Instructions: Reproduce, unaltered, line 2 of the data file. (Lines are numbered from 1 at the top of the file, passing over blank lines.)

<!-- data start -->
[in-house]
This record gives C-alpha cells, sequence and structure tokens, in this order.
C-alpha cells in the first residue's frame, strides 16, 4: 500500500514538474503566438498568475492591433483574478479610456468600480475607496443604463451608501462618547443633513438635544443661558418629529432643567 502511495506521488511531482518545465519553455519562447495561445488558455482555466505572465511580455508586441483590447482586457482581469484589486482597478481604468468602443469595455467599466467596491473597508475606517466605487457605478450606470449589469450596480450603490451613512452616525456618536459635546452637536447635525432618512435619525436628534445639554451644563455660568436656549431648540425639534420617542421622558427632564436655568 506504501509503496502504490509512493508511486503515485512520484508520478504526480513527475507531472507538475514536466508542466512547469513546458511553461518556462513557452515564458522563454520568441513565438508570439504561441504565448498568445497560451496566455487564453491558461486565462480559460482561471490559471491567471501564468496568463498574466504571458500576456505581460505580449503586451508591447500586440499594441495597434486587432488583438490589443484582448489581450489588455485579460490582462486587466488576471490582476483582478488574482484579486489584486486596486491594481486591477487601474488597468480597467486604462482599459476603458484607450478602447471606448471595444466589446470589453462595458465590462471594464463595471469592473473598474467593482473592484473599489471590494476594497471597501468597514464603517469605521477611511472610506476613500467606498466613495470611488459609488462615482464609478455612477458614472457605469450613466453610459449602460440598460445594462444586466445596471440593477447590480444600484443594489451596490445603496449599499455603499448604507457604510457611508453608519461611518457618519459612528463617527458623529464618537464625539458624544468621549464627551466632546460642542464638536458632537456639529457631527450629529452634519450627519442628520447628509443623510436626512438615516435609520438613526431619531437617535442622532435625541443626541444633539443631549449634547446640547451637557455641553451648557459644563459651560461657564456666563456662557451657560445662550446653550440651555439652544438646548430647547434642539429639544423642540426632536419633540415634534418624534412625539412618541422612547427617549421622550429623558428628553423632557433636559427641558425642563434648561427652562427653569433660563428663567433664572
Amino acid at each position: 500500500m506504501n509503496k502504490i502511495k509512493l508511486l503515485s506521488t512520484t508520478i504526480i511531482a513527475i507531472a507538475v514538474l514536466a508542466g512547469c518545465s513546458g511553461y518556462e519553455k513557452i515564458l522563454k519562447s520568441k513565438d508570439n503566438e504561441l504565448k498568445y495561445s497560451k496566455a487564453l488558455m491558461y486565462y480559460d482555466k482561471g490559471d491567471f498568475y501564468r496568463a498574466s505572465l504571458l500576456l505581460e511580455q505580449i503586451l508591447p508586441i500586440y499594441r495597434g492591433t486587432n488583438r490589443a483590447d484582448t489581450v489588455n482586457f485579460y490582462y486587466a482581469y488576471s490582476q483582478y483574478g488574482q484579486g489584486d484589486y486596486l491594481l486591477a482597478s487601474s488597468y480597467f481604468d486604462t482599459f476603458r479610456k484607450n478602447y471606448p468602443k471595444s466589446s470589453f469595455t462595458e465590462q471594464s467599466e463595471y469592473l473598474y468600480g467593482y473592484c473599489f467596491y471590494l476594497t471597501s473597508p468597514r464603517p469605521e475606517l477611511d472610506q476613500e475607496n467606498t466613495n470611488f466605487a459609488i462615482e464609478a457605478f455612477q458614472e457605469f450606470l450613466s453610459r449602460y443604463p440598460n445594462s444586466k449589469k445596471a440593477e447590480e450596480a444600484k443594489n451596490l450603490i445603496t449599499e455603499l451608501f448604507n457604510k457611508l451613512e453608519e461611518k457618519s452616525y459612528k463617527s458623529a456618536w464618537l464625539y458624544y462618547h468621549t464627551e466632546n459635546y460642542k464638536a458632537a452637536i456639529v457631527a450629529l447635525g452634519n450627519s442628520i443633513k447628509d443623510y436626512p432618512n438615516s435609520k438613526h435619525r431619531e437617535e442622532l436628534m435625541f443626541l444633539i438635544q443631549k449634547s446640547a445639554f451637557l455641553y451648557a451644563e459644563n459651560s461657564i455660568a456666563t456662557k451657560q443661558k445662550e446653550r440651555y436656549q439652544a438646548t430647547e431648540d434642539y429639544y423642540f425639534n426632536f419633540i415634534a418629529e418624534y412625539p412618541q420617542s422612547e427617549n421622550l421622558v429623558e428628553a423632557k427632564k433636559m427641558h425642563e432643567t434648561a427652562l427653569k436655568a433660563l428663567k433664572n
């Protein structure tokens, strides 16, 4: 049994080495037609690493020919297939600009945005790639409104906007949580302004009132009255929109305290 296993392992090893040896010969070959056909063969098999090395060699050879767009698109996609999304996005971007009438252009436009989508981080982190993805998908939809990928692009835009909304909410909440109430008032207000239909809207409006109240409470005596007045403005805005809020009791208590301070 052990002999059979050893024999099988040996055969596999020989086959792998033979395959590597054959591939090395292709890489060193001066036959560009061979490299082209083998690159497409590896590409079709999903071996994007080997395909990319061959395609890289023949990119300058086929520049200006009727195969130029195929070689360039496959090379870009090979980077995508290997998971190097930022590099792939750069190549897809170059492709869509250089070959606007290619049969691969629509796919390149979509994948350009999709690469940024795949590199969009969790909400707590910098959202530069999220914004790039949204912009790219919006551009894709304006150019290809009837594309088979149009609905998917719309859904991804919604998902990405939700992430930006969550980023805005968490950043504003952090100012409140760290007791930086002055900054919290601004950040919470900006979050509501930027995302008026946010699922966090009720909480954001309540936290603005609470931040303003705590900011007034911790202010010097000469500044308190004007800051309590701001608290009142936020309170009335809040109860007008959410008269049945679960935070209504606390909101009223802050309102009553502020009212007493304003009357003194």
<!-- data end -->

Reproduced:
This record gives C-alpha cells, sequence and structure tokens, in this order.